Today the Court decided FTB v. Hyatt, overruling Nevada v. Hall and declaring that states have sovereign immunity in other states’ courts. The majority opinion has gotten some rather pointed criticism—largely because it didn’t rely on any particular clause of the Constitution, but rather on general structural concerns.

In my view, Hyatt is an unfortunate opinion—not just because some of its reasoning might be questioned, but because it makes the job of defending originalist doctrine harder. At the same time, though, it may have a silver lining: encouraging a slow, possibly generational shift in legal conservatives’ position on the common law.

A fair amount of what the Court says about the history seems correct. On the Court’s view, states enjoyed sovereign immunity at the Founding; at common law and under the law of nations, they weren’t amenable to judicial process without their consent. While the Constitution abrogated some of that that immunity in federal court (eg, original-jurisdiction suits between states), it didn’t abrogate it entirely (which Chisholm misunderstood, and which the Eleventh Amendment reconfirmed). State sovereign immunity largely survived Article III.

So far, so good. But note that none of this addresses whether another state, like Nevada, can abrogate California’s immunity in its courts, just as it might abrogate any other rule of common law. As Will Baude and I argued in our brief, if the immunity really is a rule of common law and the law of nations—left intact by Article III, and maybe even beyond the limited powers of Congress to alter—a Nevada court would still have to obey a Nevada statute.

That said, though the Constitution lacked any substantive rule on this point, it did offer a powerful procedural protection: the forum state’s inability to get its judgments enforced in other courts. For the first hundred years of the Republic, federal and state courts routinely enforced the common-law and law-of-nations limits on personal jurisdiction and amenability to suit—not by inventing some affirmative constitutional bar, but simply by disregarding judgments that broke the rules (as the Full Faith and Credit Clause permits).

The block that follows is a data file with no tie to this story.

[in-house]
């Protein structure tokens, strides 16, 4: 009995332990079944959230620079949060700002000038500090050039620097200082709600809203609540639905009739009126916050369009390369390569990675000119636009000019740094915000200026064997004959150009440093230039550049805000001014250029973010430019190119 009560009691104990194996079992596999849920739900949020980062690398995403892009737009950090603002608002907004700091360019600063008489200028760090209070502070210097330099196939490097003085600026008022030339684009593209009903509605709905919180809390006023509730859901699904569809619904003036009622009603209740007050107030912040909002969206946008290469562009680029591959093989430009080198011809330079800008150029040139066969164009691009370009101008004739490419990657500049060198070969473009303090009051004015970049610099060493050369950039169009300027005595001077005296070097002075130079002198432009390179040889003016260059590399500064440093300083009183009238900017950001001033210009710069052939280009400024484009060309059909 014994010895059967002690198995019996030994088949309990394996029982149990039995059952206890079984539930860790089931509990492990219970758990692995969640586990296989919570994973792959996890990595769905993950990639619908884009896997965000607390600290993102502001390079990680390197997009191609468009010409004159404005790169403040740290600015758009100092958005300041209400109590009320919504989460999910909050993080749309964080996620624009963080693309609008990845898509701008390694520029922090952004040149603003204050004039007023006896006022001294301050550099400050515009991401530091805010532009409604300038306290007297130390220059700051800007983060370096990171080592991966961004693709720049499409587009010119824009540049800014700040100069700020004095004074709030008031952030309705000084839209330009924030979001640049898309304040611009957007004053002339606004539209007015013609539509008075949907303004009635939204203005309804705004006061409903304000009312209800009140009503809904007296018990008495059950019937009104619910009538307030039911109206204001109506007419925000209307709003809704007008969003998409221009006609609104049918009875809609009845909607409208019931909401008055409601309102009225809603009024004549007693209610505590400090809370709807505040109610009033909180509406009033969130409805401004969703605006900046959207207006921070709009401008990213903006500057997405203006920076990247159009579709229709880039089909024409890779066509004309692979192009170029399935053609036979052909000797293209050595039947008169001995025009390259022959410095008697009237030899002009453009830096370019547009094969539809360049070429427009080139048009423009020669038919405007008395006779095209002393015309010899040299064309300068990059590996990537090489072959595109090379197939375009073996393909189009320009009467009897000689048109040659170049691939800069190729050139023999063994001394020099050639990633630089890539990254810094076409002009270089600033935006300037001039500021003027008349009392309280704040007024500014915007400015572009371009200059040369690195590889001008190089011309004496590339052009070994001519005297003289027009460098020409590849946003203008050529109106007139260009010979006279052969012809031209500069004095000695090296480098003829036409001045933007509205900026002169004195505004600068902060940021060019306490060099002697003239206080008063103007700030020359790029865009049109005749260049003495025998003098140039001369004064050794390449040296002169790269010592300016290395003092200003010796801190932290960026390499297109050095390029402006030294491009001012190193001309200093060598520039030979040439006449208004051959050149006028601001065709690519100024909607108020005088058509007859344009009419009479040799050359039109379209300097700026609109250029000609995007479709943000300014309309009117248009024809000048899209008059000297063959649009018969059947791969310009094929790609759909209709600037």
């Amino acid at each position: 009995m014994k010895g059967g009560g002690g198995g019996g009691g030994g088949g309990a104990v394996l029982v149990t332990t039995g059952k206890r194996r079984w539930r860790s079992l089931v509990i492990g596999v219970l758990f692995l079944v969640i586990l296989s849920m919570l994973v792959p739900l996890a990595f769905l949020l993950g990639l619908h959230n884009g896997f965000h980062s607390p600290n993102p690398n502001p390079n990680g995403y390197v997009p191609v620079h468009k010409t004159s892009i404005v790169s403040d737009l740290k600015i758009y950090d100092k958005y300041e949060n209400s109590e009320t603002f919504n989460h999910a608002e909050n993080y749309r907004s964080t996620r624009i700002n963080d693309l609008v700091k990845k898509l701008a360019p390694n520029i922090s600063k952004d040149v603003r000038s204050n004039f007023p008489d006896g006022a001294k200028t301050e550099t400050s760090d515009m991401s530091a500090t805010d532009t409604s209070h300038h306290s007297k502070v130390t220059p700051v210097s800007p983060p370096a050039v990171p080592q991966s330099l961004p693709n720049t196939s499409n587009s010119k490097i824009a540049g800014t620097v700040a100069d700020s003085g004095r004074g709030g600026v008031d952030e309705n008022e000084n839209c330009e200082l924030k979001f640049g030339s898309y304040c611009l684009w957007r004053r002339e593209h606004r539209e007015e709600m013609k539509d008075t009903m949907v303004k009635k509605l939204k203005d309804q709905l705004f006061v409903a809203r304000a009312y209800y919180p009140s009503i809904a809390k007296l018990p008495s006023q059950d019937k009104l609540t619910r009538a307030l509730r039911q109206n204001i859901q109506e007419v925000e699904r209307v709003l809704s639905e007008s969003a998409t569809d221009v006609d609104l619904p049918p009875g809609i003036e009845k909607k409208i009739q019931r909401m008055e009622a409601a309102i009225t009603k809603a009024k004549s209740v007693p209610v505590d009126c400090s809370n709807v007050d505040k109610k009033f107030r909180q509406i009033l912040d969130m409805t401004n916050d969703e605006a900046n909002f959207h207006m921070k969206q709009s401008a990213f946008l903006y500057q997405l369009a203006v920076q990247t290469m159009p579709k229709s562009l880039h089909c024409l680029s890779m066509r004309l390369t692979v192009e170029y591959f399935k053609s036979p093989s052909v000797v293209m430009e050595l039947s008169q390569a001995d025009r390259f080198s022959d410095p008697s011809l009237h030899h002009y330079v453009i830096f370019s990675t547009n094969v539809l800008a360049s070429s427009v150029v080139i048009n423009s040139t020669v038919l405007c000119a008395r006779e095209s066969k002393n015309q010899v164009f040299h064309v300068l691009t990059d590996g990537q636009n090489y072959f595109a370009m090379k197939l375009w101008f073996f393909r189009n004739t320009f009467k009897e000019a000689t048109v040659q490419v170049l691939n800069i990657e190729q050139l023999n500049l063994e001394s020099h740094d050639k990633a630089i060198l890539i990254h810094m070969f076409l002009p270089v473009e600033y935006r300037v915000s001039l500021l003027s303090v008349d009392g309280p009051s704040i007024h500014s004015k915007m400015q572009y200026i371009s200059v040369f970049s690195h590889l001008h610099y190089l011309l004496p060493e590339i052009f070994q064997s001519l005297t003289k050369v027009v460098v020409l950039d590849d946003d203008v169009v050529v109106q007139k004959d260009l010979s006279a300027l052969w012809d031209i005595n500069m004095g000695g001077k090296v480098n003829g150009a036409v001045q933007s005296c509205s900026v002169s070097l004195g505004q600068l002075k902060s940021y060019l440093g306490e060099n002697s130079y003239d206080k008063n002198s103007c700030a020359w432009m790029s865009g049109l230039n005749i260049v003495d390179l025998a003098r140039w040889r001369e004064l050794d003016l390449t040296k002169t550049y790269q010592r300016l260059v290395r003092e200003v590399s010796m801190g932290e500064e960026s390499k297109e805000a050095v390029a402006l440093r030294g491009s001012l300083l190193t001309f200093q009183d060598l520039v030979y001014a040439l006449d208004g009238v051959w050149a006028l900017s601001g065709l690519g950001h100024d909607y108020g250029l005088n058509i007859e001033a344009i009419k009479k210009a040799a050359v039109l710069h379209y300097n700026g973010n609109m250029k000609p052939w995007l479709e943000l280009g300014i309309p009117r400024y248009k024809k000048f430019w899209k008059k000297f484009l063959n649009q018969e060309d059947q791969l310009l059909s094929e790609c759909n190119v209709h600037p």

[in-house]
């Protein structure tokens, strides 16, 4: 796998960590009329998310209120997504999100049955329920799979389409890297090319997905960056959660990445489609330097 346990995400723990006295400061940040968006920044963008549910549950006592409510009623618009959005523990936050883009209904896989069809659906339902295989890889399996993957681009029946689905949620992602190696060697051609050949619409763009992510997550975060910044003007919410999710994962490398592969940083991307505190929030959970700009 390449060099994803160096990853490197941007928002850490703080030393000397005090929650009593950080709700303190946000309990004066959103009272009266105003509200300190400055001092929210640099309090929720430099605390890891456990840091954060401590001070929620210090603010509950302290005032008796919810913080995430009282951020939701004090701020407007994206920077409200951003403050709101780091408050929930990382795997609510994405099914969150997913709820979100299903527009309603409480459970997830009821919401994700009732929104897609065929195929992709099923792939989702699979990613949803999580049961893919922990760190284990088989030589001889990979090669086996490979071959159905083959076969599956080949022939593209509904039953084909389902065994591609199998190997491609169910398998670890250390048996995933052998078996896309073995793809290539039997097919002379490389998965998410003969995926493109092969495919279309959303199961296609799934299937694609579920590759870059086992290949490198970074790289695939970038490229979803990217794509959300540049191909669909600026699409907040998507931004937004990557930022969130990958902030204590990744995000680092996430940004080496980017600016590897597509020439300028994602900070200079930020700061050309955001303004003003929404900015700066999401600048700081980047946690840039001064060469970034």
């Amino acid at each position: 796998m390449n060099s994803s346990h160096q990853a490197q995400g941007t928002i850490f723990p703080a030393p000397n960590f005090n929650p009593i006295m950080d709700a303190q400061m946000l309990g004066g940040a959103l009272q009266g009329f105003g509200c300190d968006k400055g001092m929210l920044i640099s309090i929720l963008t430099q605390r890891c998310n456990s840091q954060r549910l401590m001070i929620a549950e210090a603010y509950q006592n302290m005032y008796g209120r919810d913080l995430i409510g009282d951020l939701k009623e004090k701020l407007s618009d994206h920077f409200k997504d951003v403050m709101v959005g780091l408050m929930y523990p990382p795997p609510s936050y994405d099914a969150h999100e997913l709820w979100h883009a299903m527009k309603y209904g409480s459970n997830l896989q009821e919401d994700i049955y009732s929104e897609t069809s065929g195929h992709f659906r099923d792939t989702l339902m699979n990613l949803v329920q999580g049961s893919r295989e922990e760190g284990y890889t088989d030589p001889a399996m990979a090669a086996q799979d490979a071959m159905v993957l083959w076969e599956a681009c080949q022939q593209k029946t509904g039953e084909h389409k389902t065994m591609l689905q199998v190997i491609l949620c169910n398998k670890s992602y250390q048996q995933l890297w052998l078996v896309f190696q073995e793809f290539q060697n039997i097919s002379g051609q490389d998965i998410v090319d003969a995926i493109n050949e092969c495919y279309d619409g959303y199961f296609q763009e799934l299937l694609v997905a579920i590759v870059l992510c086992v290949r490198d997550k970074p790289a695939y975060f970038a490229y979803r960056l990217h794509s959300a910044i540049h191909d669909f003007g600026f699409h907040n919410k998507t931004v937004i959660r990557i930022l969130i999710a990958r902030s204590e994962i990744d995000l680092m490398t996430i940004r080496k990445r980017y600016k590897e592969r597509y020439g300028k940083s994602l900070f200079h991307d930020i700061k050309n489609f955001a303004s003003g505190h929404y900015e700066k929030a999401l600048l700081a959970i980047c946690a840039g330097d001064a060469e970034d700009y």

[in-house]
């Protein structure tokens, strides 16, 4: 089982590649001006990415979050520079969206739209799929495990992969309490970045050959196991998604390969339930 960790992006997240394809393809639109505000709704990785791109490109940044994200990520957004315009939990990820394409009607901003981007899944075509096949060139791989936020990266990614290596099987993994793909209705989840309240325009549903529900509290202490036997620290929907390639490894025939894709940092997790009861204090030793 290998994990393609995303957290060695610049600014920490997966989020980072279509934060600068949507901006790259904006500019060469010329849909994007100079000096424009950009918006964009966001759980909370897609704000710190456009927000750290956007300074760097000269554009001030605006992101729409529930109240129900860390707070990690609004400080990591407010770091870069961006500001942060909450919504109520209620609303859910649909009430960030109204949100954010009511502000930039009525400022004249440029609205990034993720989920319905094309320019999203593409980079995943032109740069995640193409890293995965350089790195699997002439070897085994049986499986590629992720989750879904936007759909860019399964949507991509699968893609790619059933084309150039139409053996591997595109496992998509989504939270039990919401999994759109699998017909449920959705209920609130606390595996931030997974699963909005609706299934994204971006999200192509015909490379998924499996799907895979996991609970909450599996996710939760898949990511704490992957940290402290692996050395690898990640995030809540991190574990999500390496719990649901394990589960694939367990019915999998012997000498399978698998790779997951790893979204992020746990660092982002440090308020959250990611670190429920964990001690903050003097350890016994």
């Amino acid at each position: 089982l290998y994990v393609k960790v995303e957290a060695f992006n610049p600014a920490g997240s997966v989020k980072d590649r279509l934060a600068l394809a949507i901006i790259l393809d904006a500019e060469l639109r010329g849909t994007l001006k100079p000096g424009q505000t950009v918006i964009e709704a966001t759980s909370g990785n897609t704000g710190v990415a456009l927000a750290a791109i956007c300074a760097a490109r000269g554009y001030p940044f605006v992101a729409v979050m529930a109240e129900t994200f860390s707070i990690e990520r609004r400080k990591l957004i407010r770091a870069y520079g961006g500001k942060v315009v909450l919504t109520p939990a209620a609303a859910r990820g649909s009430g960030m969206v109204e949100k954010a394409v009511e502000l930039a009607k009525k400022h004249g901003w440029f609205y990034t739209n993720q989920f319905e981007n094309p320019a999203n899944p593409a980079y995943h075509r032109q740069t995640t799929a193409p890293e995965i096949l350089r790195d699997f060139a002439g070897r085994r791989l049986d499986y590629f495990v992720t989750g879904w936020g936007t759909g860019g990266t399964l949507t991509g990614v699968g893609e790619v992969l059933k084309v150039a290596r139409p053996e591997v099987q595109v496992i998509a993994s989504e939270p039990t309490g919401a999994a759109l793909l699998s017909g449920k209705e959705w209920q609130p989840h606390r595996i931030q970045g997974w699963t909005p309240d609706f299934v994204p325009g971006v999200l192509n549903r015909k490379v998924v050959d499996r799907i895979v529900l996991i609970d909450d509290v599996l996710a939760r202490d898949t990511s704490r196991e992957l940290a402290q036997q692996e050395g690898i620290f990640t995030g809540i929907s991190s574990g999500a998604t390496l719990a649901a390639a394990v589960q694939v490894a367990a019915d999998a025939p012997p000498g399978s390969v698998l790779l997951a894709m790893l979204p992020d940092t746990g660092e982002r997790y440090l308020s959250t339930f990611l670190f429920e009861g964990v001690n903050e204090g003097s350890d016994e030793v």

The Hyatt Court didn’t see it that way. Instead, it held that “the Constitution affirmatively altered the relationships between the States.” Because each state retains its “equal dignity and sovereignty,” the Constitution “embeds interstate sovereign immunity within the constitutional design.” The Court also cited a grab-bag of obligations imposed on the states (privileges and immunities, full faith and credit, the denial of war powers or embargoes, etc.), “confirming that [the states] are no longer fully independent nations.” But none of this speaks to the specific question at hand, which is about whether they can abrogate the immunity of other states along with their own. Indeed, it may be less reminiscent of the Court’s recent moves toward textualism, and more reminiscient of earlier efforts to locate constitutional rules in any of a number of clauses at once.

I happen to disagree with the Court’s analysis in Hyatt on the merits, but that isn’t really the point. (The line between ‘Nevada may not hale California into its courts’ and ‘Nevada can go ahead and try, but everyone will just ignore their judgment at the enforcement stage, and also federal courts might be able to enjoin enforcement in appropriate circumstances’ is pretty thin, and courts have mishandled more obvious and consequential distinctions before.) My worry is that a decision like this one, which attributes implicit rules to the Constitution that no one at the Founding seems to have found there, does more to bring careful methodology into disrepute than a variety of less serious errors that courts might make.